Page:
Until recently, roommates looking for apartments in NYC would hire one of the numerous companies that build temporary, pressurized walls to put up a wall in an alcove or divide the living room, to create an extra “bedroom” that had a degree of privacy.
Most landlords and managing agents used to allow pressurized walls, even though they were against NYC building codes, because they know that unless roommates could share the apartment, neither one of them would be able to afford the rent on their own.
Due to a recent fire that killed several firemen, the city’s Buildings Department (and therefore, building management companies) began enforcing the codes more strictly, which meant that putting up a temporary wall took longer, and cost a lot more, to obtain the necessary approvals from the city. So what are roommates who aren’t about to hire an architect to draw blueprints to submit to the Buildings Department to do?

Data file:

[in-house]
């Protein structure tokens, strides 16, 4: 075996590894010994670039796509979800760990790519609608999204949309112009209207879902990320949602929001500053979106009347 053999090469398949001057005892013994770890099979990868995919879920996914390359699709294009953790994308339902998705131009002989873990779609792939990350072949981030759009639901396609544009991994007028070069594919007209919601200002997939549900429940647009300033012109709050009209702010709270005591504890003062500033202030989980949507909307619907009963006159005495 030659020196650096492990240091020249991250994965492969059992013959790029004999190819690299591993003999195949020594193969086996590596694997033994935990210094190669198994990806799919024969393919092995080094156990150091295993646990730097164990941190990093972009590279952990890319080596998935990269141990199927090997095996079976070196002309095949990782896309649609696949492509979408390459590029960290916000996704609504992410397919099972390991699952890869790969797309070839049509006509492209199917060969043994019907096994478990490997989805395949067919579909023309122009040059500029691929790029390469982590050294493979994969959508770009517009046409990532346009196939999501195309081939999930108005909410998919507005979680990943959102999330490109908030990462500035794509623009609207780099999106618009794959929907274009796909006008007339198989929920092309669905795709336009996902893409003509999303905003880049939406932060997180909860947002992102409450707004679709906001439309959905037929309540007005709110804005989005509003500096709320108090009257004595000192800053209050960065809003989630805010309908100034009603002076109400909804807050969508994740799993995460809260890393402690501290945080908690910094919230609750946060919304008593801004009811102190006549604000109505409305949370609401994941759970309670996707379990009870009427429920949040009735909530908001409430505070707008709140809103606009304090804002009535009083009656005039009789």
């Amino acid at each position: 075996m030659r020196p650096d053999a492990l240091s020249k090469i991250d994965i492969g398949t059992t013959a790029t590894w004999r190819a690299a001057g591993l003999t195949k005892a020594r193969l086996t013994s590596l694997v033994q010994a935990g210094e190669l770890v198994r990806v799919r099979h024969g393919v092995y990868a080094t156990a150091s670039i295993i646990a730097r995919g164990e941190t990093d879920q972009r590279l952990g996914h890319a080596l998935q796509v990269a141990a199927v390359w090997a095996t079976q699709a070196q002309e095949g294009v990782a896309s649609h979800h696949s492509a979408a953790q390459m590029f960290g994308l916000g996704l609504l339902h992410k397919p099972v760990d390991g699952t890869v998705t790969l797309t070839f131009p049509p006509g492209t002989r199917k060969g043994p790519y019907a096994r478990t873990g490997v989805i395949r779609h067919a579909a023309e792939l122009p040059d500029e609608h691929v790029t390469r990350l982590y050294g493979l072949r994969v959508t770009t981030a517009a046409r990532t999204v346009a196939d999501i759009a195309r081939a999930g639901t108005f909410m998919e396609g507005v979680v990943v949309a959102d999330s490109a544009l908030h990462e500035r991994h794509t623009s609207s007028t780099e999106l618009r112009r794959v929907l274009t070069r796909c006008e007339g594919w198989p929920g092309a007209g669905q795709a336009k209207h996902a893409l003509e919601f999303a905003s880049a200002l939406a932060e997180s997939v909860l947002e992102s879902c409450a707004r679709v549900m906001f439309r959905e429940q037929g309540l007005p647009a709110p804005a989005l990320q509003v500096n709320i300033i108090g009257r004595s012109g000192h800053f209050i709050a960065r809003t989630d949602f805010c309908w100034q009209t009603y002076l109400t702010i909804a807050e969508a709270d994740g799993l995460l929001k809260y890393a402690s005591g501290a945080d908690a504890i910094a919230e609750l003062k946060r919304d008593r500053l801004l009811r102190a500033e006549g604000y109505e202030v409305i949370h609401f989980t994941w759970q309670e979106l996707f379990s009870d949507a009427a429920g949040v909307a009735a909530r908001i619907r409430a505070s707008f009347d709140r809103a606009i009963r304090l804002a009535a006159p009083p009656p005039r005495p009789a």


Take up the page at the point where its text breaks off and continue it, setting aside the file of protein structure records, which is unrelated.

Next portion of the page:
The answer for many is to use bookcases or dividing screens, like shoji screens, to solve the problem. True, they don’t offer nearly as much privacy as the temporary walls did, but they have the advantage of being 1) legal, 2) inexpensive, and 3) quick to install. When you’re looking for an apartment rental in NYC, you sometimes have to make compromises.
So as a public service to our readers, we’ve put together a few suggested sources of shoji screens. In another post, we’ll look at some bookcases that can serve as room dividers.
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